The following day we had a delicious long and lazy Mediterranean fish lunch, where Thanos gave me a potted history of Cyprus and its separation from the Turkish North almost 30 years ago. Then I headed back to Larnaca airport, where on this occasion I caught a direct BA flight to Heathrow. On arrival, Amanda met me and we headed to Boy George’s house in Hampstead. He’s sung on a couple of the tracks on the Hi-gate album, and we organised a competition via MTV, Radio 1 and other media outlets allowing prizewinners to attend a private party at George towers with a live vocal performance of some of the tracks from the album. The party was great fun, and George’s house is to die for. The only crimson-faced moment was when George invited Paul and I behind the mic to perform backing vocals. Even though I sing on one track on the album (Are you the shepherd) my vocal talents are sorely lacking, and Amanda told me I looked very uncomfortable.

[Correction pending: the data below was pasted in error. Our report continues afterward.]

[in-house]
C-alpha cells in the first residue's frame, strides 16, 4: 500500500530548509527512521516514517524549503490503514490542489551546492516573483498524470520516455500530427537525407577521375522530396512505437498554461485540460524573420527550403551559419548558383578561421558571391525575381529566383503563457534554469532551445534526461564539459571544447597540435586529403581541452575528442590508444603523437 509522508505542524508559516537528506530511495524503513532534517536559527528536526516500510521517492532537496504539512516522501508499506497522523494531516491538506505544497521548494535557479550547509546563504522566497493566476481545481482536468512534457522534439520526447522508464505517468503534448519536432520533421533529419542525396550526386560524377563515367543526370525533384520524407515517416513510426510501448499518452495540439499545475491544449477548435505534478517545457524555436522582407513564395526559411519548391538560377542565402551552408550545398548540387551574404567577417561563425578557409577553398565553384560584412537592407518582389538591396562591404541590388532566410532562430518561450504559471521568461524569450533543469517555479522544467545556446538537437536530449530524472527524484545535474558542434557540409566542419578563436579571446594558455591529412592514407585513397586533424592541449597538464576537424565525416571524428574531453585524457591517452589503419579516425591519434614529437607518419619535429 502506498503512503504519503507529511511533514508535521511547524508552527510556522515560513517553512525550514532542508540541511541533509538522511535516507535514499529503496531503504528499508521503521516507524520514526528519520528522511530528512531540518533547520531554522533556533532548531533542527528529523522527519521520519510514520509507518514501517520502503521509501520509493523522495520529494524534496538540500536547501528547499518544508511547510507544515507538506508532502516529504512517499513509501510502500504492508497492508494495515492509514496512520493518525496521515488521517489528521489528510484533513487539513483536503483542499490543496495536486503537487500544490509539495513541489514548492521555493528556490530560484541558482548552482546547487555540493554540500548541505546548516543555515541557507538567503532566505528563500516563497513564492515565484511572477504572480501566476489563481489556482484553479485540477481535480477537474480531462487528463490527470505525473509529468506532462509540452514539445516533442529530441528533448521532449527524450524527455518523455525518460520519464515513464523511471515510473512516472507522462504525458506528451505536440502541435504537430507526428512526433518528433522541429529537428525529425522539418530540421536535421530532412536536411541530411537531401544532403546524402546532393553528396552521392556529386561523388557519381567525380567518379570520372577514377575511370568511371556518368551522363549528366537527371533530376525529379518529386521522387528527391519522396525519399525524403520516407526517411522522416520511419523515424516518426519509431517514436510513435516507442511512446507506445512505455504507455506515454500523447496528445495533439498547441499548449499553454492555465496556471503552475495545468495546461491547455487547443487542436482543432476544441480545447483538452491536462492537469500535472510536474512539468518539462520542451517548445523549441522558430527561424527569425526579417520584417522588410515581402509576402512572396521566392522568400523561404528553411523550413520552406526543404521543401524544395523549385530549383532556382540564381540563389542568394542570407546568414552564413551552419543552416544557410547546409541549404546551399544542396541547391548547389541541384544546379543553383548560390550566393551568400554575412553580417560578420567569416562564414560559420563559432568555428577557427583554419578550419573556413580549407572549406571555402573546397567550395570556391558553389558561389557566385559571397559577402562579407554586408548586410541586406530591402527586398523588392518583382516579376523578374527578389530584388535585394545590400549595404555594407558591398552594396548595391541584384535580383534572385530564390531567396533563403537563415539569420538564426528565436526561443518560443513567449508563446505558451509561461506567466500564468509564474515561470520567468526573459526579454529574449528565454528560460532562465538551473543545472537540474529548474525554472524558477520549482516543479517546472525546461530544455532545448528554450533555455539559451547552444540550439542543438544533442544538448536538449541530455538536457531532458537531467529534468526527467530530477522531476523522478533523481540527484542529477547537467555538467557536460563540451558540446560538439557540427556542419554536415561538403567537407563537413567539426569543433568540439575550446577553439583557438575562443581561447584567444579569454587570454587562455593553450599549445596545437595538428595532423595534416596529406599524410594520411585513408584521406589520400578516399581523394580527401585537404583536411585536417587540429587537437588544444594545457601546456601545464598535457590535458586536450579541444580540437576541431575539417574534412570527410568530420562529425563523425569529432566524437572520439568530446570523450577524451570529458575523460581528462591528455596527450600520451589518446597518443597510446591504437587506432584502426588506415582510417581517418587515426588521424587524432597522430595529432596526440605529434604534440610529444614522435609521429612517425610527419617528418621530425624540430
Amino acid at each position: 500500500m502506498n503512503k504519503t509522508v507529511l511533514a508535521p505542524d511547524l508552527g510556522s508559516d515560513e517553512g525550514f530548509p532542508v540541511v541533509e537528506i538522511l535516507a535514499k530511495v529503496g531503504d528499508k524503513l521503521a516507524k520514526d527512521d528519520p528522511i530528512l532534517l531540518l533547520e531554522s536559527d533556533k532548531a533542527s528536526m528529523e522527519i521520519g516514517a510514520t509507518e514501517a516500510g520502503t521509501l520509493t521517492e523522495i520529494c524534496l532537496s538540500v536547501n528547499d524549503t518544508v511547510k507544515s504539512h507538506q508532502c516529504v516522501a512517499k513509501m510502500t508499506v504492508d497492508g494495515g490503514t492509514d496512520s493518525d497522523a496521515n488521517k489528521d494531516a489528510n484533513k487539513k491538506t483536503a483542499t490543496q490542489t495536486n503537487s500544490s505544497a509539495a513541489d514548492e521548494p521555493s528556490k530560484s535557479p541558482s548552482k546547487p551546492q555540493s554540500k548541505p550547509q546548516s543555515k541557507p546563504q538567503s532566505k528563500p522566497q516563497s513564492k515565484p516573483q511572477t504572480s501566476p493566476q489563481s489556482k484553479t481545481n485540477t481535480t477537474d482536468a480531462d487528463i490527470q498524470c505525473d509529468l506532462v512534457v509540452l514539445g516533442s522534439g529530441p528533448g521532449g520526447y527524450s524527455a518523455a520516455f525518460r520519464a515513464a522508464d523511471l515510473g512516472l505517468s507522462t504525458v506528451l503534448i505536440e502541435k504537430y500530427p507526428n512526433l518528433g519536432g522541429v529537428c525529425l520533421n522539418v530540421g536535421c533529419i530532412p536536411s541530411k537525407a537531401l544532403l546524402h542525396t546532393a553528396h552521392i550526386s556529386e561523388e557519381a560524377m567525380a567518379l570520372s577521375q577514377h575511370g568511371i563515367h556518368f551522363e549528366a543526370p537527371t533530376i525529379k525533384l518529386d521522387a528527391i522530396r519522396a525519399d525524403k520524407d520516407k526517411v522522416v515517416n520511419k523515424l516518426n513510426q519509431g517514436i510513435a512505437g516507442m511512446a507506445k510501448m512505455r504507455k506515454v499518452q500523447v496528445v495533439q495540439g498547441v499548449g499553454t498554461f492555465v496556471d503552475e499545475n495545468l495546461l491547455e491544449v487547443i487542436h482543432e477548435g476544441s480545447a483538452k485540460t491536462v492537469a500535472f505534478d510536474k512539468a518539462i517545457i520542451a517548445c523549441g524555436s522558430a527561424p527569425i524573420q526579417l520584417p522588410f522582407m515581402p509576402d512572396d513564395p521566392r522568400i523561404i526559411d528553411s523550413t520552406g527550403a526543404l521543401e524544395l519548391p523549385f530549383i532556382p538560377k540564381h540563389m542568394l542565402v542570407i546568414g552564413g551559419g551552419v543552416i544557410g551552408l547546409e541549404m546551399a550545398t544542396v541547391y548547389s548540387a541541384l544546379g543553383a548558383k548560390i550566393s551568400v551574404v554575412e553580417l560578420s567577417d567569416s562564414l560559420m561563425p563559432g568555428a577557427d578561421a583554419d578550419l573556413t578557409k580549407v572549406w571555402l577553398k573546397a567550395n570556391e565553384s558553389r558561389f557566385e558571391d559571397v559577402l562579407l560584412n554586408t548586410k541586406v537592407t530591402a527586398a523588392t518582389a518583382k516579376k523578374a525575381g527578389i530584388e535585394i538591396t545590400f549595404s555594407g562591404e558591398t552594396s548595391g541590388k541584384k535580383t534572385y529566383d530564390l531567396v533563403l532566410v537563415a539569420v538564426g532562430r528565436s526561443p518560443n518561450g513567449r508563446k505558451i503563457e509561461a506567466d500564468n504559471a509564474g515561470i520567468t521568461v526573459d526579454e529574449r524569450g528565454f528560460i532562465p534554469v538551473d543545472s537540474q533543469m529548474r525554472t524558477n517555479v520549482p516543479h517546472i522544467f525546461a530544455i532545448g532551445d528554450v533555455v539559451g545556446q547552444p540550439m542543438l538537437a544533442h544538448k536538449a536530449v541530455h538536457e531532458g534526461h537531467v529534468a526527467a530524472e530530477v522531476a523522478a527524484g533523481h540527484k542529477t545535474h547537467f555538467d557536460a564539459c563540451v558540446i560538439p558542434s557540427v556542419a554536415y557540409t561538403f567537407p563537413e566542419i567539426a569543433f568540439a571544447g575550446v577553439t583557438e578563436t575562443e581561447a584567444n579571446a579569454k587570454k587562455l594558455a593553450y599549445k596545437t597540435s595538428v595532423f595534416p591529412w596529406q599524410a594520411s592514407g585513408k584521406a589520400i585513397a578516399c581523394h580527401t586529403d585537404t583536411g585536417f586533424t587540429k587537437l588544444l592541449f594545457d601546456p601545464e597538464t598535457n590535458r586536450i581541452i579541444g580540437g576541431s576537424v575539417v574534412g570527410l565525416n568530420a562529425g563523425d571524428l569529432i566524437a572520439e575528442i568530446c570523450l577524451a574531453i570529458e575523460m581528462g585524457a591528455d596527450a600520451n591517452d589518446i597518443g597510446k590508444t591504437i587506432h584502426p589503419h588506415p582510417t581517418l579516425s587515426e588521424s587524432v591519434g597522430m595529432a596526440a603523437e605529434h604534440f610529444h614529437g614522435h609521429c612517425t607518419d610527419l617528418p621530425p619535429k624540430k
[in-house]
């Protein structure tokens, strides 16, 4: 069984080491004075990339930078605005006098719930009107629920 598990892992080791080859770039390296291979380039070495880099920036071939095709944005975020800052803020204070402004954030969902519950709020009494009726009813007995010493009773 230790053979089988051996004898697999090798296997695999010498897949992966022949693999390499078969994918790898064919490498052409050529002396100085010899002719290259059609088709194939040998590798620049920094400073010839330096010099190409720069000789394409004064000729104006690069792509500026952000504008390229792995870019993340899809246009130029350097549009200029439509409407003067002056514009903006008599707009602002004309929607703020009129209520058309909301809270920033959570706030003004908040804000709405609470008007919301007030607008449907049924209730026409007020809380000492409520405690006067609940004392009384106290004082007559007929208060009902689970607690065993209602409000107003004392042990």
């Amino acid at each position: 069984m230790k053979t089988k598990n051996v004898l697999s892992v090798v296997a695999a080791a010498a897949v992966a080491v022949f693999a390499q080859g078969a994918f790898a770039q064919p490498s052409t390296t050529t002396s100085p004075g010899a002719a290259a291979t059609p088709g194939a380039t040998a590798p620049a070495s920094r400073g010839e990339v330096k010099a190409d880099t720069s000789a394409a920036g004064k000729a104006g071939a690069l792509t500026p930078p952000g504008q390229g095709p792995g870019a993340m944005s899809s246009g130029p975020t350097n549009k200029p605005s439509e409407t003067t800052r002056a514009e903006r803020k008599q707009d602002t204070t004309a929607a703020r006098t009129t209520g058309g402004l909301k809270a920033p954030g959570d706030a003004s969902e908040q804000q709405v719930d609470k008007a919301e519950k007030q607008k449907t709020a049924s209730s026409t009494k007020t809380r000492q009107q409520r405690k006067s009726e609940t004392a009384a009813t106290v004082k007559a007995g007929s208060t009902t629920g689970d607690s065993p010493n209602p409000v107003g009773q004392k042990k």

I headed home and was asleep by 1am. However, two and a half hours later I was out the door and heading for Stansted airport in the first leg of a full-on day of multi-country travelling. I took a 6am flight to Ibiza (this early cos til next month it’s the only direct scheduled daily flight.) I was due to appear before a genuine judge (I’m the pseudo variety) in the Central Court of Ibiza on a property planning related issue. I won’t bore you with the detail, as I was only in Ibiza for four hours before jetting off again to Amsterdam via Barcelona. I had just enough time to have a chilled out lunch at gorgeous Cala Jondal beach, not far from the airport, and despite the fact it was only April, the weather was in the high twenties.